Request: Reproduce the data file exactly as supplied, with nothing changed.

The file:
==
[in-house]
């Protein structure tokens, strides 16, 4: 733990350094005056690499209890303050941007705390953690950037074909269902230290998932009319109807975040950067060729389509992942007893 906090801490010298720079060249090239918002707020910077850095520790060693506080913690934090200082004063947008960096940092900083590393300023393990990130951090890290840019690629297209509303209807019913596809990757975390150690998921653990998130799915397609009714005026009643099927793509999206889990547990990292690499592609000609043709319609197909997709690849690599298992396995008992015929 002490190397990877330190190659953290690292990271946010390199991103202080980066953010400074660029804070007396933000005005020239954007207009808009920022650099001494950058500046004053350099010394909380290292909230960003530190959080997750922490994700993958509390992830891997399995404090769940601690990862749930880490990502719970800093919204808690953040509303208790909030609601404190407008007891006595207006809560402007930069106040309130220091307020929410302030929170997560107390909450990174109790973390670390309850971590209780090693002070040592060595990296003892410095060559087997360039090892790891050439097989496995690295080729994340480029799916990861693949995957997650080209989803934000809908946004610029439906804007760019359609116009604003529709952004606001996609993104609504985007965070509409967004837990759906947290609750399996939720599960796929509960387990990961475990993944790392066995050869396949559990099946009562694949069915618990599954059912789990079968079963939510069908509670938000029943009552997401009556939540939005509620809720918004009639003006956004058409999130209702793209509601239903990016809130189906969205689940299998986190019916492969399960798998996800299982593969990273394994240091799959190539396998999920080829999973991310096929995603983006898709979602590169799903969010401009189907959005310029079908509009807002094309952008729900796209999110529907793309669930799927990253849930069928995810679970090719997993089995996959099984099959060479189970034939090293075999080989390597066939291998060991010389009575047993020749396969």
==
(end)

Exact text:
[in-house]
């Protein structure tokens, strides 16, 4: 733990350094005056690499209890303050941007705390953690950037074909269902230290998932009319109807975040950067060729389509992942007893 906090801490010298720079060249090239918002707020910077850095520790060693506080913690934090200082004063947008960096940092900083590393300023393990990130951090890290840019690629297209509303209807019913596809990757975390150690998921653990998130799915397609009714005026009643099927793509999206889990547990990292690499592609000609043709319609197909997709690849690599298992396995008992015929 002490190397990877330190190659953290690292990271946010390199991103202080980066953010400074660029804070007396933000005005020239954007207009808009920022650099001494950058500046004053350099010394909380290292909230960003530190959080997750922490994700993958509390992830891997399995404090769940601690990862749930880490990502719970800093919204808690953040509303208790909030609601404190407008007891006595207006809560402007930069106040309130220091307020929410302030929170997560107390909450990174109790973390670390309850971590209780090693002070040592060595990296003892410095060559087997360039090892790891050439097989496995690295080729994340480029799916990861693949995957997650080209989803934000809908946004610029439906804007760019359609116009604003529709952004606001996609993104609504985007965070509409967004837990759906947290609750399996939720599960796929509960387990990961475990993944790392066995050869396949559990099946009562694949069915618990599954059912789990079968079963939510069908509670938000029943009552997401009556939540939005509620809720918004009639003006956004058409999130209702793209509601239903990016809130189906969205689940299998986190019916492969399960798998996800299982593969990273394994240091799959190539396998999920080829999973991310096929995603983006898709979602590169799903969010401009189907959005310029079908509009807002094309952008729900796209999110529907793309669930799927990253849930069928995810679970090719997993089995996959099984099959060479189970034939090293075999080989390597066939291998060991010389009575047993020749396969």